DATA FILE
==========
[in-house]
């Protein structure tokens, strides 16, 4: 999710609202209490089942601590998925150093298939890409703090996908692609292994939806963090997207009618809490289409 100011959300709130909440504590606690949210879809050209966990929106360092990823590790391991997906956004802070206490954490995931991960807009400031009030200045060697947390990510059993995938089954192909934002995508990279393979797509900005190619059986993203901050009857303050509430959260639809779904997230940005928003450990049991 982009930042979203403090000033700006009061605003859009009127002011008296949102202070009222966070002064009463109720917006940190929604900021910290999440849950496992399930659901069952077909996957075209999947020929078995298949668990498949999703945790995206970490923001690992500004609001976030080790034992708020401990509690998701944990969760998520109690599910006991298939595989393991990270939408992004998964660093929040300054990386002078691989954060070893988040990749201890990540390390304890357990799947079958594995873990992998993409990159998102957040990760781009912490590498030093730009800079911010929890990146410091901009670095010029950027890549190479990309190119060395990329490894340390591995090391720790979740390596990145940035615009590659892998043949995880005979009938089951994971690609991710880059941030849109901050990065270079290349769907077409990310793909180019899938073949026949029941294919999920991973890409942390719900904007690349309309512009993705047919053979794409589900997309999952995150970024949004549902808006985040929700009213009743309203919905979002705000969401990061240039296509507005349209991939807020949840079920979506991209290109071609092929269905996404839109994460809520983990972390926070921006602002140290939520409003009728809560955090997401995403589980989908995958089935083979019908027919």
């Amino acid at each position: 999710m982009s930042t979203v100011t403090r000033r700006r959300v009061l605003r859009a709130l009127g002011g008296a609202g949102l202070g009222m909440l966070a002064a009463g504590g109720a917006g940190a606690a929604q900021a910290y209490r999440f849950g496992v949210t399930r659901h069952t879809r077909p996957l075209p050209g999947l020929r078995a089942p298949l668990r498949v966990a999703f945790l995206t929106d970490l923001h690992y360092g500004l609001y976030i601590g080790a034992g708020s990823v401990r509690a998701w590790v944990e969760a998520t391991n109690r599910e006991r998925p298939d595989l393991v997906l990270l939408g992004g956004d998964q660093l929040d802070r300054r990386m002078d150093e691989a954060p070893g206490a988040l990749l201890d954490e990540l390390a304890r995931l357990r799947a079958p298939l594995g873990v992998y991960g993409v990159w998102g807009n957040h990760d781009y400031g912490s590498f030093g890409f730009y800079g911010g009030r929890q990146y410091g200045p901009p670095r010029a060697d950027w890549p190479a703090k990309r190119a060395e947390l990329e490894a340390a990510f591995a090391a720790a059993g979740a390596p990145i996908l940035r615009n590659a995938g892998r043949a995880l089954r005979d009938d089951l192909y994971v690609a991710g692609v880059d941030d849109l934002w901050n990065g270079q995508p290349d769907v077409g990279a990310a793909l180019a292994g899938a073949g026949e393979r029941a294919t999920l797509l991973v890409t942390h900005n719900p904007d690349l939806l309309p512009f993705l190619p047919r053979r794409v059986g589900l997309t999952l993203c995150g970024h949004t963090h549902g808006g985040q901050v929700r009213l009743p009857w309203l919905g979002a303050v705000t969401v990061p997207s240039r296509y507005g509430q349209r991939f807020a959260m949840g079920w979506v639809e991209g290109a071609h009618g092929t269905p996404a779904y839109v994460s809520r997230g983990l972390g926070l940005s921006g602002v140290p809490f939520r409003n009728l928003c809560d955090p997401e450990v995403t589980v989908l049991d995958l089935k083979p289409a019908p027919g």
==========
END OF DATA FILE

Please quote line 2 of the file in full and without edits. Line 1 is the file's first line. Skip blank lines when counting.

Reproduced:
């Protein structure tokens, strides 16, 4: 999710609202209490089942601590998925150093298939890409703090996908692609292994939806963090997207009618809490289409 100011959300709130909440504590606690949210879809050209966990929106360092990823590790391991997906956004802070206490954490995931991960807009400031009030200045060697947390990510059993995938089954192909934002995508990279393979797509900005190619059986993203901050009857303050509430959260639809779904997230940005928003450990049991 982009930042979203403090000033700006009061605003859009009127002011008296949102202070009222966070002064009463109720917006940190929604900021910290999440849950496992399930659901069952077909996957075209999947020929078995298949668990498949999703945790995206970490923001690992500004609001976030080790034992708020401990509690998701944990969760998520109690599910006991298939595989393991990270939408992004998964660093929040300054990386002078691989954060070893988040990749201890990540390390304890357990799947079958594995873990992998993409990159998102957040990760781009912490590498030093730009800079911010929890990146410091901009670095010029950027890549190479990309190119060395990329490894340390591995090391720790979740390596990145940035615009590659892998043949995880005979009938089951994971690609991710880059941030849109901050990065270079290349769907077409990310793909180019899938073949026949029941294919999920991973890409942390719900904007690349309309512009993705047919053979794409589900997309999952995150970024949004549902808006985040929700009213009743309203919905979002705000969401990061240039296509507005349209991939807020949840079920979506991209290109071609092929269905996404839109994460809520983990972390926070921006602002140290939520409003009728809560955090997401995403589980989908995958089935083979019908027919």